Simon Dallow ought to be grateful to have been relieved of newsreading duties at TVNZ, because he is proving to be far more useful in the more challenging roles of making and fronting other television fare.
I confess, I struggle to catch Agenda, because the TV belongs to the children at 8.30am on a Saturday and I am too busy scoffing chocolate croissants at the breakfast table, but Dallow got an outing at a more viable time last night with One News Insights: Bring It On, which he voiced and, I presume, wrote.
The temptation would be to regard this doco as part of a pair with Hurricane Brash, but they are actually very different programmes. Hurricane Brash was a fly-on-the-wall effort to which the Clark government would never have agreed (and, indeed, to which National agreed only because it had bugger-all to lose), and which at times made Don Brash look doddery and his key advisors cynical and machiavellian.
Bring It On tracked Clark through the week of the hikoi, but at a more formal distance, and with liberal use of after-the-fact commentary from friend and foe. Where they converge is that each was a distinctly mixed blessing for its subject.
The programme had some notably successful elements, including the use of the taxi-driver cliché in a way that was actually quite informative, and the reprising of Clark's controversial comments in the context in which they appeared that week. It was at pains to display the Prime Minister as a ruthless hard-headed loner (in contrast to the way the earlier programme allowed Brash to look like a puppet at times) preoccupied with staying in power.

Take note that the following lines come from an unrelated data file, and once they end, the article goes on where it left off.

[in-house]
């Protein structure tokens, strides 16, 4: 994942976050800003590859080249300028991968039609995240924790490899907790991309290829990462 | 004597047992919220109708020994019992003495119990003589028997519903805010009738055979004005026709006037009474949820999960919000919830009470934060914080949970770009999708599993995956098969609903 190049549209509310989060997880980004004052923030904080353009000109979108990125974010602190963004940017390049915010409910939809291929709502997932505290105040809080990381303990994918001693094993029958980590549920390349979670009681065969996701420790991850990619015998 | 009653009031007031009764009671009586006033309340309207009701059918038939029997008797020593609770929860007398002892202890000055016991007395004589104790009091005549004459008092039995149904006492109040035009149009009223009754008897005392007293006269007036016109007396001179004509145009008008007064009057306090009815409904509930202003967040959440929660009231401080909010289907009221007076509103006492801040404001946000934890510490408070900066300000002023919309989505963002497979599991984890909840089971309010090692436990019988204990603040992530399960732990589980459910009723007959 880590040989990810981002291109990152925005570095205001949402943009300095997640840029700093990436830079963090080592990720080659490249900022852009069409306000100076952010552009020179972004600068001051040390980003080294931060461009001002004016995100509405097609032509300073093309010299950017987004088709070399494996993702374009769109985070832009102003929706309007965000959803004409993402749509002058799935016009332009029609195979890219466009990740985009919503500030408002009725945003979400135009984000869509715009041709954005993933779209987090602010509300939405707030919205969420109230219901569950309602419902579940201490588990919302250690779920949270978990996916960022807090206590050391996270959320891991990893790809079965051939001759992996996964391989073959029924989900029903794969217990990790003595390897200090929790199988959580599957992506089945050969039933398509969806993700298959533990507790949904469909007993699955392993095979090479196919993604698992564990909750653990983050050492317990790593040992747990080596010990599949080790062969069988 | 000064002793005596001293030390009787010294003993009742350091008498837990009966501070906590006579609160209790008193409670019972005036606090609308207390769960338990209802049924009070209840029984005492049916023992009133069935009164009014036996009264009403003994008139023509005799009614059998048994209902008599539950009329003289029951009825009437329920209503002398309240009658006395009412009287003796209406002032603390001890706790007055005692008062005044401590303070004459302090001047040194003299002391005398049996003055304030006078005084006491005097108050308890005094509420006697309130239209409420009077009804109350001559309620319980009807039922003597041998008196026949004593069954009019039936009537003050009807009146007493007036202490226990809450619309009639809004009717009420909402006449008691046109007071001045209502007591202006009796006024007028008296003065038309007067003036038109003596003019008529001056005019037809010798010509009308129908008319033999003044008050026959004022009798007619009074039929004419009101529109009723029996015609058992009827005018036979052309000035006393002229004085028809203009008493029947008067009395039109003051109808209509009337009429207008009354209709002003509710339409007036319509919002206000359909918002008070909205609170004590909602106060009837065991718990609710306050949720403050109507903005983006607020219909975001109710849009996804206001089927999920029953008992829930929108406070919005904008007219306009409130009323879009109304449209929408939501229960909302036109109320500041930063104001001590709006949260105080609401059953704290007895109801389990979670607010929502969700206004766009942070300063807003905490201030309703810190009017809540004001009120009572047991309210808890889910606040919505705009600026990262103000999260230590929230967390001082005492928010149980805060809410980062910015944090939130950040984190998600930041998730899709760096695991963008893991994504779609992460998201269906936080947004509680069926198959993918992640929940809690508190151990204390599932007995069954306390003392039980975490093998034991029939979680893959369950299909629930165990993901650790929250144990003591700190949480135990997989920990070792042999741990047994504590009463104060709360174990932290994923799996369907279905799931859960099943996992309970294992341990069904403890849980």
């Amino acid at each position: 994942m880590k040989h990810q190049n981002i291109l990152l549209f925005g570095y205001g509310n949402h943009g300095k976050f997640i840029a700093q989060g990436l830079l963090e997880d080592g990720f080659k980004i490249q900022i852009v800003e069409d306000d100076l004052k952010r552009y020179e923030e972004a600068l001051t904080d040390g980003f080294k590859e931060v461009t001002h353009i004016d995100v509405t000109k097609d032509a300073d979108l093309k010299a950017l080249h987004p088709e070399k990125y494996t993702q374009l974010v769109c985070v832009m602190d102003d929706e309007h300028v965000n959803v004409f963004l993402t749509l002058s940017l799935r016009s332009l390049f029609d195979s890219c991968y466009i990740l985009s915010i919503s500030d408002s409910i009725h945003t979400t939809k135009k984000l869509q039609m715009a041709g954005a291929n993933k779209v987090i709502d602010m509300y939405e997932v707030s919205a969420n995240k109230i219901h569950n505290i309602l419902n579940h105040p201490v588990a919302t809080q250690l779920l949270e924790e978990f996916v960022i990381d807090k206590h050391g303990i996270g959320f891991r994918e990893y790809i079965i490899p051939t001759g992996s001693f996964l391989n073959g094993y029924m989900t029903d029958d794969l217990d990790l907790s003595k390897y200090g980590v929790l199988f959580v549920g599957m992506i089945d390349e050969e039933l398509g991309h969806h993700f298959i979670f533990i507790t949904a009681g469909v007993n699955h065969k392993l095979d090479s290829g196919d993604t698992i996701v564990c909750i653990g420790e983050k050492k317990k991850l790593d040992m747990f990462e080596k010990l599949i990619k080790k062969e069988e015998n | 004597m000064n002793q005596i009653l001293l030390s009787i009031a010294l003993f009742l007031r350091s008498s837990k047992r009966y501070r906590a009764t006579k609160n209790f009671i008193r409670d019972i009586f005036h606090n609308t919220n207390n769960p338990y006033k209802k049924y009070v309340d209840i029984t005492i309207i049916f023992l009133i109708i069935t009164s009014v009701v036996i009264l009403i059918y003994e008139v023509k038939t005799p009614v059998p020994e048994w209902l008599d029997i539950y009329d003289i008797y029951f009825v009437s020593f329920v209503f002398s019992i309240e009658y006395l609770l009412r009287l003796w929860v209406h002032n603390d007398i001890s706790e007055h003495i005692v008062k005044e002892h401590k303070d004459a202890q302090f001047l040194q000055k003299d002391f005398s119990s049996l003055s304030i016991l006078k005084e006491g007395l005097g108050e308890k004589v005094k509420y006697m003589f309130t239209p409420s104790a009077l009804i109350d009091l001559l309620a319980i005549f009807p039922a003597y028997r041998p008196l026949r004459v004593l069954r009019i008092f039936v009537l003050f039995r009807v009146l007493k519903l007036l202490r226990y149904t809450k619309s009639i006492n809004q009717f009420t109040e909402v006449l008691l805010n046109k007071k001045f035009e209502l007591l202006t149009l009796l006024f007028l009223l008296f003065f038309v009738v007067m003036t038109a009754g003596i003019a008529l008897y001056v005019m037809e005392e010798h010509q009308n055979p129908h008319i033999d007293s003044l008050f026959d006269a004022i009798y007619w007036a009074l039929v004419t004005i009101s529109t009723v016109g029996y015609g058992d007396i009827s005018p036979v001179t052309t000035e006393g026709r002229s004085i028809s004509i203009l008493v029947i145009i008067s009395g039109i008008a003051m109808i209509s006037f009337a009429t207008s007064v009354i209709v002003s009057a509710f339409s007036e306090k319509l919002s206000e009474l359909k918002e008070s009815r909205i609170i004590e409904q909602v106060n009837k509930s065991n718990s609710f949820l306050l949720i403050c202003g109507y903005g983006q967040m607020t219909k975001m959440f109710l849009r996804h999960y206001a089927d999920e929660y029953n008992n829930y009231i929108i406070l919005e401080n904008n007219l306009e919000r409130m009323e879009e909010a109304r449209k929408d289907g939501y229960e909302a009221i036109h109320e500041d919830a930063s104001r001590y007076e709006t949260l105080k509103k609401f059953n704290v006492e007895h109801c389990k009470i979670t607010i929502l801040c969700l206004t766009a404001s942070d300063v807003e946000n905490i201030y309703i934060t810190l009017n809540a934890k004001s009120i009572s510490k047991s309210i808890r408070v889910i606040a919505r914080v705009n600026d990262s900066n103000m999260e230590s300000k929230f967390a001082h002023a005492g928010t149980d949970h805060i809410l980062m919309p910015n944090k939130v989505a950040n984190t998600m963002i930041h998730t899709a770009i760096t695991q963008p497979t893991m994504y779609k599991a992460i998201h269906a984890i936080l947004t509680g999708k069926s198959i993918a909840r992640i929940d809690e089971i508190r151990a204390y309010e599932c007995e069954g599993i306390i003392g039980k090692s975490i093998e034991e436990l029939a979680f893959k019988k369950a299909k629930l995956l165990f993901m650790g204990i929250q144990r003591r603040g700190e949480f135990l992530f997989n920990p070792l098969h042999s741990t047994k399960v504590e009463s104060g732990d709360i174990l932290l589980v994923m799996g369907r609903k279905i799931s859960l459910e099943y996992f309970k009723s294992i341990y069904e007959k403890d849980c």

But it sidestepped the central contradiction in perceptions of Clark and her government. The two main external criticisms of this government are (a) that it is a bunch of ideologically-motivated nutters looking to socially engineer New Zealand in its own image, and (b) that it is a bunch of managers with no guiding principles. Are these two mutually exclusive? It would surely have been worth discussing.
David Lange was easily the best of the outside commentators, not because he was relatively sympathetic, but because he brought a genuinely useful and informed perspective to the role. On the other hand, if I had a dollar for every time Chris Trotter used the word "ruthless", I'd be out shopping right now: and he really does veer perilously close to misogyny when he talks about "the sisters". And was there not anyone else from National but Murray McCully? Frankly, if McCully told me my bum was on fire, I'd want to check the research first. And I think it's a bit rich for the man who architected National's dumping of its entire Treaty policy heritage of the 1990s to be crowing about poll-driven u-turns.
It was irksome that, having chosen to explore the opinion-polling question, the programme dutifully fell in with TVNZ's party line that its Colmar Brunton poll is the sole source of political truth (it even wheeled out Mark Sainsbury to say so). The fact is that while Colmar Brunton consistently has National miles ahead, NBR's Philips Fox poll has Labour in the lead. I'd have liked to have seen someone talk about why that might be so and what it means. (After all, NBR was man enough to ask the question itself in an interesting look at the poll variations, and another story in which the polling companies themselves were of no help at all in unravelling the issue.)